Just over a month ago I had absolutely no idea I would be writing this post.
My life was pretty full with a job I enjoyed, bike/transportation policy work as a civic volunteer, this blog, Belles and Baskets rides and coffee with Betsy, occasional shopping events to encourage more women to ride through the medium of putting them into cute activity-friendly clothing, and a wonderful family.
Oh sure, I could anticipate some transitions as my husband finishes up grad school and job-hunts and my younger daughter graduates from high school and gets ready to attend college this fall clear across the country, where she’ll study musical theatre. But in general I knew what lay ahead, the way you scan the road ahead while riding your bike to spot obstacles and opportunities and keep pedaling toward the horizon.
And then one day I saw this….
Since at least 1994 (which I can date with ease due to certain electoral outcomes that year) if you asked me what I would consider my dream job the answer has always, always been, “To run an organization doing work I believe in passionately.”
So that’s what I’ll be doing starting August 1!
When I accepted the offer from the Bike Alliance board it was a week before the passage of the new transportation bill, with its cuts to dedicated funding for bike/pedestrian infrastructure and Safe Routes to School, but I knew the possibility of those cuts was there–making an organization like the Bicycle Alliance with its statewide membership and mission more critical than ever.
I am deeply, deeply thrilled and honored at the opportunities and challenges that lie ahead. I look back at a really serendipitous set of events and career choices that have led me to this point and prepared me to attack the climb ahead with gusto (which is important considering the steepness of Seattle’s hills!). I feel so incredibly lucky.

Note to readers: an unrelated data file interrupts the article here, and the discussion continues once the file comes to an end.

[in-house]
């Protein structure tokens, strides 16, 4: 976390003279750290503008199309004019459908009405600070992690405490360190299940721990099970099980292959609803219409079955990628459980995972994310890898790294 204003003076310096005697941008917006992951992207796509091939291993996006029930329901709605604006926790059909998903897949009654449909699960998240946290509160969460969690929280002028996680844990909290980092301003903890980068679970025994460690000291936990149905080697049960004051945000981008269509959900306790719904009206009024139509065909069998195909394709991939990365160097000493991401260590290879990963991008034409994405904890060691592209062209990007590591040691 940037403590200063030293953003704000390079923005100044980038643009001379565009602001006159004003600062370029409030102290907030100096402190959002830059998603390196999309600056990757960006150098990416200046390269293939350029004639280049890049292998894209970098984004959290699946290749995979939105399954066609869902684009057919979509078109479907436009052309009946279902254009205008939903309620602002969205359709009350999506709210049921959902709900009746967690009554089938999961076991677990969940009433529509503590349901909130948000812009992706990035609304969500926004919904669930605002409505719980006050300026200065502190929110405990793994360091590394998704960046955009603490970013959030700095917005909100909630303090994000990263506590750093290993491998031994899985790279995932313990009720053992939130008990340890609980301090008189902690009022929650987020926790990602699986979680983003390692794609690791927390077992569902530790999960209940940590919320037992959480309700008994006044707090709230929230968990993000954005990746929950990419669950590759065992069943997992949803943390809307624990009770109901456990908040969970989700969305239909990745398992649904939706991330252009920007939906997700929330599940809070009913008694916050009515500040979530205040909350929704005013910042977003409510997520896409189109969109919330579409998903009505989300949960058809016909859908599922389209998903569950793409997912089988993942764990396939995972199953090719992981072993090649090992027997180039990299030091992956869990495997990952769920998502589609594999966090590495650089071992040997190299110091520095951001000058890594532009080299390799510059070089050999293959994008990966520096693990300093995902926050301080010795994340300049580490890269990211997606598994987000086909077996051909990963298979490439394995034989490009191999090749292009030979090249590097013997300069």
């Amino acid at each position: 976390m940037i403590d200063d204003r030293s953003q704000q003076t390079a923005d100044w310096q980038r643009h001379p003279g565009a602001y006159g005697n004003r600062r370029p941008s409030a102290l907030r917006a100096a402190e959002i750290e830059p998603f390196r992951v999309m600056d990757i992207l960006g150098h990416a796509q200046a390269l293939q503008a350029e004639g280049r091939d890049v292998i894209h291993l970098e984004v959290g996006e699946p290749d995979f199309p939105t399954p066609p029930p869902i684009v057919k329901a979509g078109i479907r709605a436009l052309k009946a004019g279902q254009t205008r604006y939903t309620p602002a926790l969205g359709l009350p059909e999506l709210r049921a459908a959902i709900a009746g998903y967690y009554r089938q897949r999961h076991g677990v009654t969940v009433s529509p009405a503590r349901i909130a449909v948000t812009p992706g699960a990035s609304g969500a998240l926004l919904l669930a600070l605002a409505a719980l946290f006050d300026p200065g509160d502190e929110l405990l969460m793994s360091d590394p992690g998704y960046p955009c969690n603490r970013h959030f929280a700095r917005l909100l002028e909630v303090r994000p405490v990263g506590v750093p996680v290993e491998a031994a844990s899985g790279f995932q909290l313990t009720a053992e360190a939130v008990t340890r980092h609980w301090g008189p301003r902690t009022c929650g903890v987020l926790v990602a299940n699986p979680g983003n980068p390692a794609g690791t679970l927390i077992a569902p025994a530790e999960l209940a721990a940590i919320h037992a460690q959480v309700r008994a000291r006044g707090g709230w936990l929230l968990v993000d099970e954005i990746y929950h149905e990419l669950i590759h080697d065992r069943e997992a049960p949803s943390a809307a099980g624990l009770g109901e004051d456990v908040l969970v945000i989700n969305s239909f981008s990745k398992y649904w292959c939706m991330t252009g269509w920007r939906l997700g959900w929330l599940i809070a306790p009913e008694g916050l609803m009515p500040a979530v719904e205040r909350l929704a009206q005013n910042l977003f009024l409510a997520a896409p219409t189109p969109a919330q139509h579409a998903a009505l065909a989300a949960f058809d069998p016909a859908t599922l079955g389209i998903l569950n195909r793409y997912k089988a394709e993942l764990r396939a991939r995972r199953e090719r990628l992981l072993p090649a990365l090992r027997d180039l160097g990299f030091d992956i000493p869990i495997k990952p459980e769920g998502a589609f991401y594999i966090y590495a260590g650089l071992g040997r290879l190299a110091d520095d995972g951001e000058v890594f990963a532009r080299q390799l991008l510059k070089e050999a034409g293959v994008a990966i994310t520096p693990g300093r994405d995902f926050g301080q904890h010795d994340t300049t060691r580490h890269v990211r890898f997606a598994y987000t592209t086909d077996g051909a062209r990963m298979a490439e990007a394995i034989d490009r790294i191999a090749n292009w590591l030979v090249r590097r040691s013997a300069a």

You know from reading this blog that in addition to riding around town in skirts and heels I care a lot about transportation policy and how it shapes our ability to ride safely and comfortably. The Bike Alliance works to make biking an everyday transportation choice, to pass legislation that balances user needs on the streets, and to help build local bike organizations.
In fact, I got started as the founding chair of Spokane Bikes (formerly Bike to Work Spokane) because the Bike Alliance leadership came to Spokane in 2007 and asked how they could help grow biking and make it more visible here.
They served as our original nonprofit home before supporting our decision to transition to the Spokefest Association in order to grow a local nonprofit that could meet local needs. So I have the Bike Alliance to thank for launching my work as a bike volunteer that helped prepare me to come full circle and lead the organization.
I wouldn’t be doing my (new) job if I didn’t close by asking you to consider joining the Bicycle Alliance to support biking for everyone. If you get the Share the Road license plate you can show your love of biking even when you’re driving and give other drivers a nice visual reminder that we’re all in it together, you’ll get a BAW membership to go with it, and you’ll know you’re investing in your values and priorities.
- What do you expect a statewide bike advocacy organization to focus on?
- What bike organizations do you belong to now and why?